Police warn motorists to slow down this summer
Anyone exceeding the speed limit this summer can expect to be pulled over, regardless of whether there’s a 4kmh speed tolerance.
The warning comes as police move towards zero tolerance of speeding, after last summer’s successful campaign which saw fatalities drop by 22 per cent.
‘‘Anything over the limit is speeding and anyone speeding can expect to be pulled over,’’ police assistant commissioner, road policing, Dave Cliff said.
Police operated a 4kmh tolerance last summer – from December 1 to January 31 – but still issued more than 200,000 tickets for people doing between 1kmh and 10kmh over the limit.
That was more than five times the amount ticketed during the same period the previous year when there was no reduced tolerance, a police report into the Safer Summer campaign showed.
The tickets totalled more than $6 million in fines, an increase of about $5m from the previous years.
But the reduced tolerance also helped prevent crashes, with 201 fewer minor-injury crashes, 21 fewer serious-injury crashes, and 11 fewer fatal crashes.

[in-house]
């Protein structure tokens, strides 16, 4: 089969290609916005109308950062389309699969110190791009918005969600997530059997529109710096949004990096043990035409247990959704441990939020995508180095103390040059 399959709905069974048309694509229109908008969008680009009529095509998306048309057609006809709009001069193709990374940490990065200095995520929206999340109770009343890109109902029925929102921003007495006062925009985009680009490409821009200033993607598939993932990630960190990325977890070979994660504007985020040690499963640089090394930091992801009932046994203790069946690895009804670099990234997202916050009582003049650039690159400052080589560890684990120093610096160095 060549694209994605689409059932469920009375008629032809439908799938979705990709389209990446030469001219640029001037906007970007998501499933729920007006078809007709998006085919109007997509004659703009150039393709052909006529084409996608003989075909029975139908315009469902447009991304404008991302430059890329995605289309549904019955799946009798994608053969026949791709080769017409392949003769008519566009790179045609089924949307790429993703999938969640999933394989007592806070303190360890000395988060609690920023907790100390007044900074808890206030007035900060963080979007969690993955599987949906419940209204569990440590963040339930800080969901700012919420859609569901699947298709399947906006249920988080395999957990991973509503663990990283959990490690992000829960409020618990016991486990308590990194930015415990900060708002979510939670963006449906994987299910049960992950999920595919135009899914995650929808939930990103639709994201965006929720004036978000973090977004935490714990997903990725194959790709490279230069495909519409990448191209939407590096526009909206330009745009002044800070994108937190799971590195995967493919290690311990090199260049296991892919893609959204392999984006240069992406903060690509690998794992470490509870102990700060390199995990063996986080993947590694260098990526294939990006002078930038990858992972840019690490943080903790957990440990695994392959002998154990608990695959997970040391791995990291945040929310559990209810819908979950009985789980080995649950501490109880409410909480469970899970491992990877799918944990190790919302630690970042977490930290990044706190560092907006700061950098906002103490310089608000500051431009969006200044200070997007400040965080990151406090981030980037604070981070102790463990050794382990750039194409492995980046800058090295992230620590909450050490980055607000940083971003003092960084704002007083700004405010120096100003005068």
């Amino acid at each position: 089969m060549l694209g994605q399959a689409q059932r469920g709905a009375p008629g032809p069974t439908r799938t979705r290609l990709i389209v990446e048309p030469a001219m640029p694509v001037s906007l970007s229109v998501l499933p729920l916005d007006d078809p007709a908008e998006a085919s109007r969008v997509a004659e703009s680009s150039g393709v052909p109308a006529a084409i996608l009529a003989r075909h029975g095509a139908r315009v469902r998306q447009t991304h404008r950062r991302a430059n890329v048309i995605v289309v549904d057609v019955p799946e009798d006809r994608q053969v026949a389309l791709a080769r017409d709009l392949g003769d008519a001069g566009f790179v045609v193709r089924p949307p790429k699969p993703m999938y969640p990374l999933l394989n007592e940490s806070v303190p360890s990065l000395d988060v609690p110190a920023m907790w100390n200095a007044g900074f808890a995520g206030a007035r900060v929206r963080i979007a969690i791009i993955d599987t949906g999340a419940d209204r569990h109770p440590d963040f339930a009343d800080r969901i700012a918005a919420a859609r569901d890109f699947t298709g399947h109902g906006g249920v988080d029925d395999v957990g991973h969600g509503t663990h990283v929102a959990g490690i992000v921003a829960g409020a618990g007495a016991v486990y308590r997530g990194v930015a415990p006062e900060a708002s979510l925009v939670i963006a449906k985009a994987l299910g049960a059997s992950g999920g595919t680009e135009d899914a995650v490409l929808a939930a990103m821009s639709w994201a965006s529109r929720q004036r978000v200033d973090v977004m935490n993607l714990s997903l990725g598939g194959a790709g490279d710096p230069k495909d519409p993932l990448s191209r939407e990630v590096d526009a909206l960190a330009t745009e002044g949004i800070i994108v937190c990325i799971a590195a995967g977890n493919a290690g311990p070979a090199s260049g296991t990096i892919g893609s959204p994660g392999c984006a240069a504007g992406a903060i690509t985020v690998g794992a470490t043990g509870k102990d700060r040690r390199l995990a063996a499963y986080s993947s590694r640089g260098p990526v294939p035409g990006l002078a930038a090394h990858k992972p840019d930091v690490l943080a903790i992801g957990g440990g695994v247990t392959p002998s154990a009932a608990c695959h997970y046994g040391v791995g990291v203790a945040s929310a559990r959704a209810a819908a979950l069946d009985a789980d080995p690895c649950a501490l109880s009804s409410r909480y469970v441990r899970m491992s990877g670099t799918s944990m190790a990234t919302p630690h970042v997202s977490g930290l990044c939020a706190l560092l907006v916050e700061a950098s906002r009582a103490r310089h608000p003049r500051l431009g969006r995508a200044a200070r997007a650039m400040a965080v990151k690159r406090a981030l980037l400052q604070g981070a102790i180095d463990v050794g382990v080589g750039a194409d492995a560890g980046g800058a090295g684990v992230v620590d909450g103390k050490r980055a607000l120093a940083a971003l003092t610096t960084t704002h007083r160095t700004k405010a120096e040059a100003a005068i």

Cliff said it was time the focus shifted away from thinking about a speed tolerance and towards driving to the conditions and the speed limit.
‘‘People often set their cruise control to the tolerance when it should be at the speed limit.’’
If an officer pulled over a car doing a few kilometres an hour over the limit, they had the discretion to either issue a ticket or give the driver a warning, he said.
Stationary speed cameras would still operate with a 4kmh tolerance over summer.
Lower drink-drive limits for drivers 20 years and over also took effect from December 1.
Secretary for Transport Martin Matthews said road fatalities had dropped by hundreds a year in the last few decades, as New Zealanders became less tolerant of drinkdriving.
‘‘ For every 100 alcohol or drug-impaired drivers or riders killed in road crashes, 54 of their passengers and 27 sober road users die with them.
‘‘These are not just statistics – these are someone’s mum, dad, sister or brother. This change will make our roads safer, save lives and prevent serious injuries.’’
Last year police spent $350,000 on marketing the Safer Summer campaign, which would this year be supported by the Accident Compensation Corporation (ACC).
ACC manager of motorist injury insurance Paul Gimblett said the campaignwould be a sound investment.
‘‘The faster you go, the worse your injuries will be.
‘‘ In 2012- 13, ACC received around 85 road injury claims a day over summer. That’s 85 families impacted, a total of 7500 people hurt on our roads and a huge cost to New Zealanders.
‘‘That’s why we’re urging all Kiwis to stick to a safe speed and drive to the conditions.’’